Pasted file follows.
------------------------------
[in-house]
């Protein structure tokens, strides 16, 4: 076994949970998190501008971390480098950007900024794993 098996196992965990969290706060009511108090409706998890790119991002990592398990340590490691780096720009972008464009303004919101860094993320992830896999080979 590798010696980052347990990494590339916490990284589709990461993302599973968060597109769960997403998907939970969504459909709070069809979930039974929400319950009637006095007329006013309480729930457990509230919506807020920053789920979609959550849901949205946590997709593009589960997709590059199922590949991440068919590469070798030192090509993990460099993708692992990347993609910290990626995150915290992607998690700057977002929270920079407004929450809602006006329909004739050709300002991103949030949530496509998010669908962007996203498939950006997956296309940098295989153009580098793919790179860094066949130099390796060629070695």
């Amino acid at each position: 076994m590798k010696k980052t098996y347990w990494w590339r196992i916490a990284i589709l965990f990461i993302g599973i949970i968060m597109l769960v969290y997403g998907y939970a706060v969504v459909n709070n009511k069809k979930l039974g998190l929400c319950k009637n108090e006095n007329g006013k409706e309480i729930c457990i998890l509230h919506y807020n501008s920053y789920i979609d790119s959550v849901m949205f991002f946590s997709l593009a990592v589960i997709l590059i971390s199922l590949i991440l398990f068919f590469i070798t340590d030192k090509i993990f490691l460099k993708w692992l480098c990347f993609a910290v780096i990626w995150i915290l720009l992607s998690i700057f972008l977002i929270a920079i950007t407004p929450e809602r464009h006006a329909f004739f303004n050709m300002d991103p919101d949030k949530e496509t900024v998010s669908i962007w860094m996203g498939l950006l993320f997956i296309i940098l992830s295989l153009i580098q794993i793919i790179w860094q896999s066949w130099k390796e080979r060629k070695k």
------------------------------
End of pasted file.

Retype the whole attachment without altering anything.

[in-house]
């Protein structure tokens, strides 16, 4: 076994949970998190501008971390480098950007900024794993 098996196992965990969290706060009511108090409706998890790119991002990592398990340590490691780096720009972008464009303004919101860094993320992830896999080979 590798010696980052347990990494590339916490990284589709990461993302599973968060597109769960997403998907939970969504459909709070069809979930039974929400319950009637006095007329006013309480729930457990509230919506807020920053789920979609959550849901949205946590997709593009589960997709590059199922590949991440068919590469070798030192090509993990460099993708692992990347993609910290990626995150915290992607998690700057977002929270920079407004929450809602006006329909004739050709300002991103949030949530496509998010669908962007996203498939950006997956296309940098295989153009580098793919790179860094066949130099390796060629070695």
């Amino acid at each position: 076994m590798k010696k980052t098996y347990w990494w590339r196992i916490a990284i589709l965990f990461i993302g599973i949970i968060m597109l769960v969290y997403g998907y939970a706060v969504v459909n709070n009511k069809k979930l039974g998190l929400c319950k009637n108090e006095n007329g006013k409706e309480i729930c457990i998890l509230h919506y807020n501008s920053y789920i979609d790119s959550v849901m949205f991002f946590s997709l593009a990592v589960i997709l590059i971390s199922l590949i991440l398990f068919f590469i070798t340590d030192k090509i993990f490691l460099k993708w692992l480098c990347f993609a910290v780096i990626w995150i915290l720009l992607s998690i700057f972008l977002i929270a920079i950007t407004p929450e809602r464009h006006a329909f004739f303004n050709m300002d991103p919101d949030k949530e496509t900024v998010s669908i962007w860094m996203g498939l950006l993320f997956i296309i940098l992830s295989l153009i580098q794993i793919i790179w860094q896999s066949w130099k390796e080979r060629k070695k």